Situational Pitching

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% of pitches thrown in each count

Davies looked to be a little less predictable in 2020 than 2019, and most of it has to do with the increased changeup usage. His confidence in it to produce a strike is astounding, as it was his most used pitch on 1–0, 1–1, 2–1, and 3–2 counts, all crucial counts where a strike is needed. In 2019, Davies’ preferred putaway pitch was the sinker, and that changed dramatically as he threw it 62% of the time in an 0–2 count vs righties. In fact, it’s his most used pitch on any two strike count. He does not throw the change on 3–0, but seems to like it on 3–1 and 3–2, and when factoring in his two strike counts, it’s interesting to find that his strikeout % rose to a career high 22.8%, up from 15.2% in ’19, and his walk rate lowered about 1% as well.

Stats Deep Dive

Zach Davies saw just about every stat improve in his shortened 60 game 2020 season, and there can be a direct correlation with his increased use of his changeup, with its stats mentioned earlier. Overall, Davies saw his ERA, xERA, FIP, xFIP, and his xSIERA, all decrease pretty significantly. Although his below the surface numbers were the ones screaming regression, it appears he managed to avoid it.

His pull % increased 4.7% from last season, which correlates with his increased groundball %, and is great for a sinker-baller, and his hard hit % also decreased almost 10%.

What’s most interesting is the fact that Davies threw pitches in the zone at a higher percentage than in ’19, yet his zone contact% decreased 6%, and his chase% stayed about the same, yet his chase contact% decreased a whopping 13.1%, down to 59.7%, a career best. Hitters were making much less contact with pitches out of the zone than they did a season ago, most likely attributing to his changeup that achieved a career high whiff% as well.

He still outperformed most of his expected stats, so a full 162 game season would have shown whether this 60 game stretch was sustainable, and he did struggle in two postseason starts. These include, BAA, ERA, wOBA, and a low BABIP of .249, along with a career high left on base percentage of 78.2%. Another thing to note, was that Davies only faced teams in the West this season, which makes it even more impressive that hitters seeing him over and over again were still struggling.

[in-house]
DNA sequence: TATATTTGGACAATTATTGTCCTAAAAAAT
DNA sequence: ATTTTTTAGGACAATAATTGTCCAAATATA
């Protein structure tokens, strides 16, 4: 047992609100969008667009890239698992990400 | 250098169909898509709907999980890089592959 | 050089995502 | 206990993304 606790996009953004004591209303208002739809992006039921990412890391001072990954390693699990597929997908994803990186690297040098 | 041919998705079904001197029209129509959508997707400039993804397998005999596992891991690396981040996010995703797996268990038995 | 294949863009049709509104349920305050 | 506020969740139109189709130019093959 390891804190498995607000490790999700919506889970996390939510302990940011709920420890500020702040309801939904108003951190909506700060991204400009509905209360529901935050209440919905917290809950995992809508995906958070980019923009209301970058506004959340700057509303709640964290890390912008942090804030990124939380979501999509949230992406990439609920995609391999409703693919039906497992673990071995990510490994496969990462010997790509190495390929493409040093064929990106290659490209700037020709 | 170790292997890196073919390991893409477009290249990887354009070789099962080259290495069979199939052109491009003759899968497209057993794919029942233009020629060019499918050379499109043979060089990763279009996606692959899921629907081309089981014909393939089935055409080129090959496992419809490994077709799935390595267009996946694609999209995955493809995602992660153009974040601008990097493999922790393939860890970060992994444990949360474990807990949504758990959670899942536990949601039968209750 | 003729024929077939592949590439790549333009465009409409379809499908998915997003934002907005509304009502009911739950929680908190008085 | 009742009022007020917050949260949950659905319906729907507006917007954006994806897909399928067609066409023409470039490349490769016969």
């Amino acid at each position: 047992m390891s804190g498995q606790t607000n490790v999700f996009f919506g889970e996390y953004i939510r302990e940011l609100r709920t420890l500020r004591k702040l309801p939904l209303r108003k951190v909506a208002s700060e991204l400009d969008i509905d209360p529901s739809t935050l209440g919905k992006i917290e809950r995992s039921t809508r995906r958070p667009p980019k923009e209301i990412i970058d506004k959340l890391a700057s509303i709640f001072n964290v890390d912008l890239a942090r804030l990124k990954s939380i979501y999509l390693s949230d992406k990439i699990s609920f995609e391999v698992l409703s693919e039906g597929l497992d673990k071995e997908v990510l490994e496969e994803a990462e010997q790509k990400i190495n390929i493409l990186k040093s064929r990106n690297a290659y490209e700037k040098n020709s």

The 2019 analysis of Zach Davies showed that he was due for regression, and that in order to avoid this, he needed to make a change, the main aspect being using his most effective pitch, the changeup, much more. He did just that increasing the usage by 10%, and used it in crucial count situations. It is no surprise that he saw career highs in every swing and miss and contact categories, which in turn will reflect in his expected stats, and his surface stats. Another recommended change was to lessen the usage of his curveball and slider, and he lowered the use of his curveball by about 1% and didn’t throw one slider in 2020.

He also did a better job of mixing up his pitches as he could become predictable in some cases, as mentioned in the last analysis, and he adjusted by not using the sinker as much in obvious fastball counts, and replaced it with that nice changeup, which he appears to have full confidence in.


“Baseballr” & “Lahman” packages in R/RStudio

Other Projects

Github Code For This Analysis